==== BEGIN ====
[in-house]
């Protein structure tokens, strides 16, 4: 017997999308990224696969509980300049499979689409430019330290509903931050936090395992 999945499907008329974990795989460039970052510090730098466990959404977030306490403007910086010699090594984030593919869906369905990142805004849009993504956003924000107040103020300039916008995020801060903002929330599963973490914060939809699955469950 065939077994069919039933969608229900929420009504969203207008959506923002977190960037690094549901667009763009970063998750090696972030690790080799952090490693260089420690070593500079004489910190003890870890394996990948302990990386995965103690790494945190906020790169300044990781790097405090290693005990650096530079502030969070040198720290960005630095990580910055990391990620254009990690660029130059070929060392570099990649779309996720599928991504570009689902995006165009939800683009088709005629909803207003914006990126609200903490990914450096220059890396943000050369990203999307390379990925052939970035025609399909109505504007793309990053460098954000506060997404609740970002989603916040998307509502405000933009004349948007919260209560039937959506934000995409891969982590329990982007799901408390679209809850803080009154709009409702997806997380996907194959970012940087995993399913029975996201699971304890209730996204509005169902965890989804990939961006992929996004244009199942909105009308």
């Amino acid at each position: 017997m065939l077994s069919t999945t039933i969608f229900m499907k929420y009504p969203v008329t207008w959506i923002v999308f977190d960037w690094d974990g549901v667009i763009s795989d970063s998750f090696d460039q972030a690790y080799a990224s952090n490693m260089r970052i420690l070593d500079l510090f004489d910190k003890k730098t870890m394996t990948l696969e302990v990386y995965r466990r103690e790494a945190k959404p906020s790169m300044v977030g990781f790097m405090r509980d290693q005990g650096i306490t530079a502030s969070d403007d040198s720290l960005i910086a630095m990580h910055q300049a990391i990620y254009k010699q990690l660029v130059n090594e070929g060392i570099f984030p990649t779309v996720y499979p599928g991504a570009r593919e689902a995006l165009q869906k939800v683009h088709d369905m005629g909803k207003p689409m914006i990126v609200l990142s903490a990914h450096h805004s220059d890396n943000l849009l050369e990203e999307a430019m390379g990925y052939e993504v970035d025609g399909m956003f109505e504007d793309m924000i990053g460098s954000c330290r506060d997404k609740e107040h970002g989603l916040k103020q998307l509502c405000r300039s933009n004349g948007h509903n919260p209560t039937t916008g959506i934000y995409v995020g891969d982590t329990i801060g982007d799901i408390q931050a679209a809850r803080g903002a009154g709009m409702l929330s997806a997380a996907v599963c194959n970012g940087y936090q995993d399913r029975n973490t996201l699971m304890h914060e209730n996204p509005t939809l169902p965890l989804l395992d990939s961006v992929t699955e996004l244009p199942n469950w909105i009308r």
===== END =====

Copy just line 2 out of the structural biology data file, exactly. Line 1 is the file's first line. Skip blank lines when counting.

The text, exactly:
């Protein structure tokens, strides 16, 4: 017997999308990224696969509980300049499979689409430019330290509903931050936090395992 999945499907008329974990795989460039970052510090730098466990959404977030306490403007910086010699090594984030593919869906369905990142805004849009993504956003924000107040103020300039916008995020801060903002929330599963973490914060939809699955469950 065939077994069919039933969608229900929420009504969203207008959506923002977190960037690094549901667009763009970063998750090696972030690790080799952090490693260089420690070593500079004489910190003890870890394996990948302990990386995965103690790494945190906020790169300044990781790097405090290693005990650096530079502030969070040198720290960005630095990580910055990391990620254009990690660029130059070929060392570099990649779309996720599928991504570009689902995006165009939800683009088709005629909803207003914006990126609200903490990914450096220059890396943000050369990203999307390379990925052939970035025609399909109505504007793309990053460098954000506060997404609740970002989603916040998307509502405000933009004349948007919260209560039937959506934000995409891969982590329990982007799901408390679209809850803080009154709009409702997806997380996907194959970012940087995993399913029975996201699971304890209730996204509005169902965890989804990939961006992929996004244009199942909105009308």